There’s a familiar creeping pressure in my temples. Sometimes right, sometimes left, other times both. I try to ignore the sensation, but eventually I take off my glasses and increase the size of the type on the laptop screen to 150%. After reading the same line of copy five times, action becomes necessary.
Migraines have been a pain (pun intended) throughout my adult life. The worst ones lasted for days on end and no amount of over-the-counter pain medication or rest extinguished them. When working in corporate communications in my 20s to early 40s, I would soldier through the day in misery until collapsing at home.
Then I had a child at 42 and went freelance. And that posed a whole different set of issues, because a screaming toddler is not going comply with mommy’s desperate requests for quiet.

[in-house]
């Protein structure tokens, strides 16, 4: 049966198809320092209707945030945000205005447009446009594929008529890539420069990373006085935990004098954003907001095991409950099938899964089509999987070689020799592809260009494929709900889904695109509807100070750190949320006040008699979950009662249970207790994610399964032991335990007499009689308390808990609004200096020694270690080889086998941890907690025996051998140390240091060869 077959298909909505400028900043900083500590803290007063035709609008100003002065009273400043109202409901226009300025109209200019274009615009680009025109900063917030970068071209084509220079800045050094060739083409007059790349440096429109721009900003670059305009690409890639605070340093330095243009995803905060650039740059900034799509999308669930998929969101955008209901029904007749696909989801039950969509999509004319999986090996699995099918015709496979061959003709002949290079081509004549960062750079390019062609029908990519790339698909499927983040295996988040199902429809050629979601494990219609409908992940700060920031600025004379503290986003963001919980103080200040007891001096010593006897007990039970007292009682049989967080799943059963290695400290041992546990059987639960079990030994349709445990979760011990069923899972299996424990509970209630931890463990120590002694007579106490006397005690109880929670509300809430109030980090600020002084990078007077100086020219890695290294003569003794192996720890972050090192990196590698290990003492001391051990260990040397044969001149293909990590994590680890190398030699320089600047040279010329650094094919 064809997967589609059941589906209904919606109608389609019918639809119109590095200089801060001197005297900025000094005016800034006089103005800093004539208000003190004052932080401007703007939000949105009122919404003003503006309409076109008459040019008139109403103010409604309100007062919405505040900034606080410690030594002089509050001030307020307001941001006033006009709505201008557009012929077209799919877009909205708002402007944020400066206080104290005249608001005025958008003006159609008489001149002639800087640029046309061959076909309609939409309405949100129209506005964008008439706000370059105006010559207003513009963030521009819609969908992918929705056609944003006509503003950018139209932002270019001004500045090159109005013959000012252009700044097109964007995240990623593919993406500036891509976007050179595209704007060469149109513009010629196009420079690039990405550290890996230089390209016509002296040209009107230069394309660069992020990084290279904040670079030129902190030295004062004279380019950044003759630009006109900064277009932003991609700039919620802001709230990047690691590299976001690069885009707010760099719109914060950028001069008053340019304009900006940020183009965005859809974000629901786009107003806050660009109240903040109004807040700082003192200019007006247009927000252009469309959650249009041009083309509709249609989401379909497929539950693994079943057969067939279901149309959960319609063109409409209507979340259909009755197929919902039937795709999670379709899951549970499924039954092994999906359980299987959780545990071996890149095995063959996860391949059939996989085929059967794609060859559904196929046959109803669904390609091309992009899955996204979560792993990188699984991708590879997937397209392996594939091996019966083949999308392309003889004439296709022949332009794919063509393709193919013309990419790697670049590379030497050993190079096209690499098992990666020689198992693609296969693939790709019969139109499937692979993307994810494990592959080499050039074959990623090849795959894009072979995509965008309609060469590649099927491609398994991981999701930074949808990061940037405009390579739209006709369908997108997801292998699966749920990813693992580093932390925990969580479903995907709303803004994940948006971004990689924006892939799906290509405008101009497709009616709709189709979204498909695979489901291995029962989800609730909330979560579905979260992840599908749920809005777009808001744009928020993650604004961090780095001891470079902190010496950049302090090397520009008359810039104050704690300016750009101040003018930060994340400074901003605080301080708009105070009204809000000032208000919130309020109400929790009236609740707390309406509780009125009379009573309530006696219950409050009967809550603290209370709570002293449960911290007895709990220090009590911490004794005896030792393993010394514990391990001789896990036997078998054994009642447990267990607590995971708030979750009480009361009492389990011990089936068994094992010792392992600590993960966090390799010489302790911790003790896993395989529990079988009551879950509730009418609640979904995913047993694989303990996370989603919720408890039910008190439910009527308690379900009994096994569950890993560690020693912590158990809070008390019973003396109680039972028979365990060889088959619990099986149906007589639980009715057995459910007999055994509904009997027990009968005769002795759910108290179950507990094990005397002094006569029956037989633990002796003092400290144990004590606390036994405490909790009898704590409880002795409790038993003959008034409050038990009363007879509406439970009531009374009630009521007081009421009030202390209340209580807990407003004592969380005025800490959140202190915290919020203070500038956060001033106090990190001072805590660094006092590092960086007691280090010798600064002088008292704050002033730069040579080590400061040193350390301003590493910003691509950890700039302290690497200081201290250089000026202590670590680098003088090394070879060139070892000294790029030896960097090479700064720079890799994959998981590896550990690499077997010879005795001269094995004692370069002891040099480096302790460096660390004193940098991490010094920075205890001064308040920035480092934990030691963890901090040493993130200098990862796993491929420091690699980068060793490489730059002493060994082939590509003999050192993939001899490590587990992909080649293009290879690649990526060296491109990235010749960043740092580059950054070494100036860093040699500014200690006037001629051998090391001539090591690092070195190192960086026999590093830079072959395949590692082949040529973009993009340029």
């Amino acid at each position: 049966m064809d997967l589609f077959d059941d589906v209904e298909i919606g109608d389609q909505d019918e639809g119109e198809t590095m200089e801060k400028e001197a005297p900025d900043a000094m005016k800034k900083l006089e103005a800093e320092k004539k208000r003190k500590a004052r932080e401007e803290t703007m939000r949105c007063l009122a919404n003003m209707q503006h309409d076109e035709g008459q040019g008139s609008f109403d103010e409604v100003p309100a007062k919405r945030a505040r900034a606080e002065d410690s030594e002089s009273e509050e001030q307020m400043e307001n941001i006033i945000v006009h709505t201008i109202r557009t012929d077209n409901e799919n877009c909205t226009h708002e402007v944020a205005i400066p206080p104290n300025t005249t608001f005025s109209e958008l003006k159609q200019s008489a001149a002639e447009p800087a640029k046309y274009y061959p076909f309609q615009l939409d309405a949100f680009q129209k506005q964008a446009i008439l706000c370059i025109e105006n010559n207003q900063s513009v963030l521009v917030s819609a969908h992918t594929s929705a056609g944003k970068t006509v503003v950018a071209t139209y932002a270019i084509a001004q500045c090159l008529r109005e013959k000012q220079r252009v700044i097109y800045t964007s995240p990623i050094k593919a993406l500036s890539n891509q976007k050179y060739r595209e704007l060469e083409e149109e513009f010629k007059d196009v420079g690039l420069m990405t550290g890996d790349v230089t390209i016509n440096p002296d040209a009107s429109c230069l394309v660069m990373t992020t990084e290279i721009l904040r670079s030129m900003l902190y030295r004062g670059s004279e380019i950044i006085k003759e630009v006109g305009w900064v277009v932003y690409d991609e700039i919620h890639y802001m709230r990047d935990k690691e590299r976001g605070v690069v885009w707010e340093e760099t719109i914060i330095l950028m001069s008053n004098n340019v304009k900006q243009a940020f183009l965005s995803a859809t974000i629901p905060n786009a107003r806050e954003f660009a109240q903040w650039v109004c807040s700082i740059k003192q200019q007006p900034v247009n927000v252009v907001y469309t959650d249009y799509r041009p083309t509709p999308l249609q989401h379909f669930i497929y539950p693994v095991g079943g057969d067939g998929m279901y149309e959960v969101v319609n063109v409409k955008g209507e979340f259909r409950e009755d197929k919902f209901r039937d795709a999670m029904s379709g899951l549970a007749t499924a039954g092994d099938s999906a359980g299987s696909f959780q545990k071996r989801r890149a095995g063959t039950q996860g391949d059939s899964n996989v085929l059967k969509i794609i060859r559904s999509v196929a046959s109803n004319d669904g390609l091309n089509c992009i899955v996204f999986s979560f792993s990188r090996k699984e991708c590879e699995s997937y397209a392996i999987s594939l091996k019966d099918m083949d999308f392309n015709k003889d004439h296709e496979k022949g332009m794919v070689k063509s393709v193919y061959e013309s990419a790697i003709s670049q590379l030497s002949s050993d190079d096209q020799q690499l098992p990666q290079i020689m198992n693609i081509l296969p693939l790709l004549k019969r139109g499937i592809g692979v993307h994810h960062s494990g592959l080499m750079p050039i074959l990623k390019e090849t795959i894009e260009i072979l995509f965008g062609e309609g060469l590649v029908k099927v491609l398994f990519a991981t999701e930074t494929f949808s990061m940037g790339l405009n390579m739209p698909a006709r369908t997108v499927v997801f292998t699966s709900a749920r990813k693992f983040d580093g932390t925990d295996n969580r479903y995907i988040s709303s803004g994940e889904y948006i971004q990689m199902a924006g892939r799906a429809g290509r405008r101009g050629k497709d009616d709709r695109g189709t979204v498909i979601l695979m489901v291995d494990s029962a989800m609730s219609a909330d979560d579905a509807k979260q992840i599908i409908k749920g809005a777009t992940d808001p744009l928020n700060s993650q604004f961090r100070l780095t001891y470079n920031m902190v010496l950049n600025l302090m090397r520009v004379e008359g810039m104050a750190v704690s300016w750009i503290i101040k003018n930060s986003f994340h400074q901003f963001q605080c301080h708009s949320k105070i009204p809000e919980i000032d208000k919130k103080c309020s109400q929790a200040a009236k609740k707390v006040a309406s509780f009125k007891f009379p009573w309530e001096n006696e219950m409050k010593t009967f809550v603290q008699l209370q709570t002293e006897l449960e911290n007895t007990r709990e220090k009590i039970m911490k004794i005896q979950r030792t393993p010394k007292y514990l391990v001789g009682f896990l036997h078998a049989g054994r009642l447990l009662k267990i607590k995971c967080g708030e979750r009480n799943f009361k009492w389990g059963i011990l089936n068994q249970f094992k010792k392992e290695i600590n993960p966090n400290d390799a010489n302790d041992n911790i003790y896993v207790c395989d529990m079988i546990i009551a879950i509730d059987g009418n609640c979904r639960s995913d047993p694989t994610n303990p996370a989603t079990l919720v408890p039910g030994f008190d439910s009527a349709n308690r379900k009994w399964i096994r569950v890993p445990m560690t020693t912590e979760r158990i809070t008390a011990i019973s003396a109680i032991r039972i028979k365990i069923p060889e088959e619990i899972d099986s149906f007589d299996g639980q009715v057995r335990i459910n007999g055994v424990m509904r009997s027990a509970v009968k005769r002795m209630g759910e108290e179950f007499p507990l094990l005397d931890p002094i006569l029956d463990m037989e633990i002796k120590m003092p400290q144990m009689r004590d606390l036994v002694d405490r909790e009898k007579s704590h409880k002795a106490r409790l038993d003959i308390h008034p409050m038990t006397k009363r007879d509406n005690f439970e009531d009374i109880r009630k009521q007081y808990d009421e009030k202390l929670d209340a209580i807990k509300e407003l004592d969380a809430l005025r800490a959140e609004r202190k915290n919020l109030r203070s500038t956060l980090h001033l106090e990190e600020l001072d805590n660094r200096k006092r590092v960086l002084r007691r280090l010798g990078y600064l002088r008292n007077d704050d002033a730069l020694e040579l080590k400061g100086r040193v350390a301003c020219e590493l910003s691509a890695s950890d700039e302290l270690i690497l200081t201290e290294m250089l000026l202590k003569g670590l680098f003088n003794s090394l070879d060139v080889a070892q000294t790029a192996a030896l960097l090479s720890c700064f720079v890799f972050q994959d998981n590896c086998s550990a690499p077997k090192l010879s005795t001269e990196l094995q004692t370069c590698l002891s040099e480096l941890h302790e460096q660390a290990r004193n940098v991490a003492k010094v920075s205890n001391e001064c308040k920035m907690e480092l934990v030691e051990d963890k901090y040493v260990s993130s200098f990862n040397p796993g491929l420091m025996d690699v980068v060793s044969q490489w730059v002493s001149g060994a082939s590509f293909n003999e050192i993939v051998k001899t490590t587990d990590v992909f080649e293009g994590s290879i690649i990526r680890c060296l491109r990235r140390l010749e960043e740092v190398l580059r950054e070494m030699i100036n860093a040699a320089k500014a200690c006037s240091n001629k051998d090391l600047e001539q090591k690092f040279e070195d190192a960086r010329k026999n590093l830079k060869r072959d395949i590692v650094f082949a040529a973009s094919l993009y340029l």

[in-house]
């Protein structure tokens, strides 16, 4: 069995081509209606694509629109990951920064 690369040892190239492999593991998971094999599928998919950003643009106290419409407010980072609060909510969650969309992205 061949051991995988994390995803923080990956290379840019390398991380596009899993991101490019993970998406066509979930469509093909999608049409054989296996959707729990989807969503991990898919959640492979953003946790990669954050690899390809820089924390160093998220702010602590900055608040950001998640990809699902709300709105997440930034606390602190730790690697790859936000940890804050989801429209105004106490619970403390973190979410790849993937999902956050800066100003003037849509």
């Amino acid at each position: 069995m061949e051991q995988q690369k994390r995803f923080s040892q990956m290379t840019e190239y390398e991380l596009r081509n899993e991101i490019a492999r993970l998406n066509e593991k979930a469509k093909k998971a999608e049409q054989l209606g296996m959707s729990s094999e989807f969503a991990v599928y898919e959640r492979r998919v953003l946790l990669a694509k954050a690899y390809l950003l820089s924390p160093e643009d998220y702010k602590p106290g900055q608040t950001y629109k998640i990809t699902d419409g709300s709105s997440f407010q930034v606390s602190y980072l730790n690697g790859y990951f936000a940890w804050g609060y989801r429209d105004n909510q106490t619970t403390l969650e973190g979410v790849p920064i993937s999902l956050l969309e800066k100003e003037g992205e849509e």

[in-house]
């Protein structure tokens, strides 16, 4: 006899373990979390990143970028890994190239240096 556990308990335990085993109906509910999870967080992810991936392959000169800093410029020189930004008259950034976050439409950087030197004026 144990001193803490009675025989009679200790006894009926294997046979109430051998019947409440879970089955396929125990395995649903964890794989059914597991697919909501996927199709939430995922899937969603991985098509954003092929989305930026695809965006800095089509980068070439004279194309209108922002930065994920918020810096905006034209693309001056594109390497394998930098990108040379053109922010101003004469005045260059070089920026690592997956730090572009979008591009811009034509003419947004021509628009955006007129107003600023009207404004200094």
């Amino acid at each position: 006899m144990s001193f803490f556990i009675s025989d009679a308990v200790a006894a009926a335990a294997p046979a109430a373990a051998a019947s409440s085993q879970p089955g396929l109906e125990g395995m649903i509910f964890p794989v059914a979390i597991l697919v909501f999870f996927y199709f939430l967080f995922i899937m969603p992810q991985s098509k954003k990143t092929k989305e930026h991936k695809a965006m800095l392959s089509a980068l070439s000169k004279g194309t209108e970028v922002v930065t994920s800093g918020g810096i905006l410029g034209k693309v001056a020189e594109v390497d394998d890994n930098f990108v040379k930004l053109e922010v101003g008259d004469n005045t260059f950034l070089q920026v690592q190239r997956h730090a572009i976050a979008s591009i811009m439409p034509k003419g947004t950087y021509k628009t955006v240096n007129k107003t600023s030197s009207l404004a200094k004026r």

Then medical science provided much-needed help. In the 2010s, my primary doctor proscribed a new medication that puts the kibosh on my headache in fairly short order (one to three hours). A godsend, really.
And that brings us back to the question posed in the headline: Can you edit with a headache? You can try, but honestly, I don’t recommend it. You are not doing yourself or your clients any favors by attempting thorough and accurate editing and/or proofreading of copy with a pounding migraine. There will be mistakes, resulting in unhappy customers and possibly poor reviews.
Even with the medication, which I take at the first hint of discomfort, relief is not instantaneous. The headache resolves faster when I lie down in a darkened room after taking the meds (another perk of work-at-home freelancing). Then I can return to effectively editing and proofreading.
Self-care is important both personally and professionally. Acknowledging that you need downtime if a migraine is imminent is smart business practice, regardless of industry.